They get a gander in the section on defence and security engagement, and Vietnam, Singapore, Malaysia, Thailand and the Philippines are identified as 'active regional powers'. The White Paper notes the conclusion of the Malaysia-Australia Free Trade Agreement and plans to negotiate similar agreements with Singapore and Thailand, along with Australia's ongoing commitment to working with the ILO and other multilateral bodies on issues such as sustainable development and fair work.

Vietnamese and Thai get a mention in a list of 'other' languages to be supported, and we are led to believe that Radio Australia will continue to broadcast in Vietnamese, Khmer and Burmese, as well as in Indonesian. Malaysia and Thailand join Indonesia in the list of countries with which Australia has formal working holiday arrangements, and the report signals the Government's plan to establish a full embassy in Phuket and a permanent ambassador to the ASEAN Secretariat.

Ultimately, however, I have a sinking feeling that this shopping list of initiatives lacks the kind of comprehensiveness and coherence needed if we are to truly engage with the complex and diverse place that is Southeast Asia. The language of the White Paper has been described in this blog as 'lofty and inspirational'. But where Southeast Asia is concerned, I was left wondering what the vision actually is.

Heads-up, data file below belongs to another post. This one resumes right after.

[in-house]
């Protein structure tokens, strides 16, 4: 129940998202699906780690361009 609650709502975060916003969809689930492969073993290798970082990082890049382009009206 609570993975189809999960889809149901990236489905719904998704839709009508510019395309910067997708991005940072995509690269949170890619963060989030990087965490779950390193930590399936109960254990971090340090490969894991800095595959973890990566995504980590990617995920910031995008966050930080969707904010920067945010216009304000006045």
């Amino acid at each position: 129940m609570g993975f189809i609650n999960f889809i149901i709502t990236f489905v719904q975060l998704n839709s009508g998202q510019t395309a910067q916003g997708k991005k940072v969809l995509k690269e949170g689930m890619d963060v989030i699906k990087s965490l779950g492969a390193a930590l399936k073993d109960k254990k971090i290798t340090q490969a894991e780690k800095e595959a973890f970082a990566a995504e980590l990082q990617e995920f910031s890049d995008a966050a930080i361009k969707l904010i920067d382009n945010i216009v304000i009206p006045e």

Photo by Flickr user adaptorplug.


2 Nov 2012 10:44

Australia has shifted a long way beyond the comforting promise that it could engage with Asia without having to change itself. 

The Asian Century White Paper enshrines the understanding that much in Australia must be transformed. The White Paper is a map identifying 25 important roads with some routes only lightly sketched. Or, if you like, see it as a menu that doesn't give the price of the meals. The problems of process and politics explain some of those shortcomings, but a policy that doesn't account for the pesos is deeply problematic.

The White Paper does not proclaim a new era so much as mark another important moment in The Great Asia Project that Australia has been consciously and consistently pursing for 40 years. John Howard identified the start date for The Great Asia Project as 1972: 'For more than 40 years, every serious political leader in Australia has been committed to the belief that close engagement and collaboration with our Asian neighbours was critical to Australia's future.'

The point about 'every serious political leader' is a notable one which I'll come back to. On 'engagement and collaboration', the White Paper offers plenty of data on what has been achieved in the first four decades of The Great Asia Project; the journey from now is as much about what must happen inside Australia as it is about dealing with Asia.